The prioress should see to it that good books are available, especially The Life of Christ by the Carthusian, the Flos Sanctorum, The Imitation of Christ, The Oratory of Religious, and those books written by Fray Luis de Granada and by Father Fray Pedro de Alcántara. This sustenance for the soul is in some way as necessary as is food for the body.
Reflection by Fr. Emiel Albalahin, O.Carm.
In chapter 4 of her autobiography, Teresa recounts the story of a particular visit to her uncle, Pedro Sánchez de Cepeda, wherein he gave her a copy of Francisco de Osuna, OFM’s book, the Third Spiritual Alphabet. It provided the foundations for her spiritual life, and remained an important reference for many years. In time, Teresa added other works to her list of spiritual influences, including those listed in her Constitutions. It was essential to her spiritual growth and to that of her sisters to be educated by knowledgeable people in the realm of the interior life.
Through her example and counsel, we are also invited to enrich our faith and our interior lives by reading and studying the writings of the many holy authors whom the Church recommends to us. Of course, among these, Teresa is one who is especially recommended. Perhaps one way of preparing for the feast during these nine days of novena would be to prayerful read and reflect on one of her writings.
May she and all of the saintly authors continue to inspire us through their teachings and experience.
We pray together
Our Father, Hail Mary and Glory be.
V. Holy Mother St. Teresa, pray for us:
R. That we may become worthy of the promises of Jesus Christ.
Let us pray:
Father, by your Spirit you raised up our Mother Saint Teresa of Jesus to show your Church the way to perfection. May her inspired teaching awaken in us a longing for true holiness.
Grant this through our Lord Jesus Christ, your Son,
who lives and reigns with you and the Holy Spirit,
one God, forever and ever.
Fr. Emiel Albalahin, O.Carm. is a friar of the Saint Elias Province and the pastor of Transfiguration Parish in Tarrytown, New York, U.S.A.
View the entire novena on the website of the General Curia of the Carmelite Order
From the Autobiography of Blessed Anne of St. Bartholomew
Third Book, Chapter 1
Deputation Sent From France
Some years before our departure for France, M. de Bretigny made a journey to Spain. He begged most earnestly of the Superiors of the Order permission to take some Spanish Carmelites to France; but he could not then succeed in his design.
Not having been able to get the Carmelites, he took home the writings of the Saint and had them translated into French. As in these works there is so much said in favor of France, the French servants of God who had devotion to our holy Foundress loved her more and more, and took new courage.
In several cities they gathered together some very virtuous high-born ladies to initiate them little by little into the spirit of this new Order. These reunions once well established, they asked permission of the king to found a monastery in Paris, desiring for this purpose to have Spanish Carmelites brought there; but in case the Carmelites were not willing, their plan was to have our Constitutions brought from Spain and be taught to these young ladies whom they had gathered together, with the intention of giving them the habit and making them daughters of the Order of our Holy Mother, St. Teresa.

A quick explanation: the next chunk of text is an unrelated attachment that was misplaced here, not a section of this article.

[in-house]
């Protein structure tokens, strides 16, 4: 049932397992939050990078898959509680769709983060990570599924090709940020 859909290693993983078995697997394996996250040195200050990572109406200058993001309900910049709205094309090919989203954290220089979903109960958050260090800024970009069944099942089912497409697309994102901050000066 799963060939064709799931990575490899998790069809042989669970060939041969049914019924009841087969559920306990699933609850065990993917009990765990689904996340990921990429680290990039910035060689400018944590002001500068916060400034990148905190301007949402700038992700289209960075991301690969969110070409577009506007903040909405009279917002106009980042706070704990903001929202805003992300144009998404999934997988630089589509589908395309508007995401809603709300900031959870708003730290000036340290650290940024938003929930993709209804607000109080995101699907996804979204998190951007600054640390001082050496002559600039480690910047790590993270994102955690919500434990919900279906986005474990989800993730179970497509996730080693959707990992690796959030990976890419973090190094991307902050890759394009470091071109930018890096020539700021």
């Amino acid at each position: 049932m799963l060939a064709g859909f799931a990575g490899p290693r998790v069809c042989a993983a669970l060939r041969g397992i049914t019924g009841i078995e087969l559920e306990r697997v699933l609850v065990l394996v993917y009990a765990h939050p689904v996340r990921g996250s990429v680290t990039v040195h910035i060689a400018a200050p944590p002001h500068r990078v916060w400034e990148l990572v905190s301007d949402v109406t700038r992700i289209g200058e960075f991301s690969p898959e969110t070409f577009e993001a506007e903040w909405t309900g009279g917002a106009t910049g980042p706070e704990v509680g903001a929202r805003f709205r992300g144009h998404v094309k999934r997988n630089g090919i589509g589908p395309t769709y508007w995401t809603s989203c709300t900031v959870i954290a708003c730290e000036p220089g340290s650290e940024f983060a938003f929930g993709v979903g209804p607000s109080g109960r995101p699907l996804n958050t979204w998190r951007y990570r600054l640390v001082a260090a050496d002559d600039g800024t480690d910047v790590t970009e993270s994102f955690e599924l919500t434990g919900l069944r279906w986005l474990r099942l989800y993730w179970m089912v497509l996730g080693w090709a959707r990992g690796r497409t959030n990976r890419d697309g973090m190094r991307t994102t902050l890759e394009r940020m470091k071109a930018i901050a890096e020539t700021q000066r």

This first foundation having been arranged, the servant of God whom I mentioned above, M. de Bretigny, returned to Spain, bringing with him three noble French ladies. They intended, if their enterprise was successful, to take Spanish religious with them to France. Besides, during their stay in Spain, they were to learn the language of the country.
Messrs. Rene Gauthier and de Berulle also went to Spain, not without meeting great dangers at sea, as they themselves narrated. For our Lord tried their courage in every way and on all sorts of occasions. But they were so faithful to God and so firm in their design, that nothing terrified them.
They were several months in Spain without succeeding in obtaining religious from the Order. Seeing this, M. de Berulle and the others did their utmost and labored for a whole year before obtaining from the Superiors of the Order what they asked.
The deputation sent from France had to endure much labor and many affronts; this, because it was not known what great servants of God they were; for they certainly were such—their works and the zeal they showed for the glory of God proved their great fervor. But in order that their virtue might be more purified, God permitted that they should not be esteemed at their proper worth. Some said that they were heretics, and other things of a similar nature. They suffered with much patience and humility, and, persevering in this way, their enterprise was crowned with success.
At last our Father General, Francis of the Mother of God, came to Avila with several Fathers of the Order to arrange for our departure. We left on the morning of the Feast of the Beheading of St. John the Baptist.  Our Father General accompanied us a great part of the day. When he was obliged to leave us we begged his blessing.He gave it with an emotion that was shared by all the religious. In parting, both Fathers and daughters made a great sacrifice to God.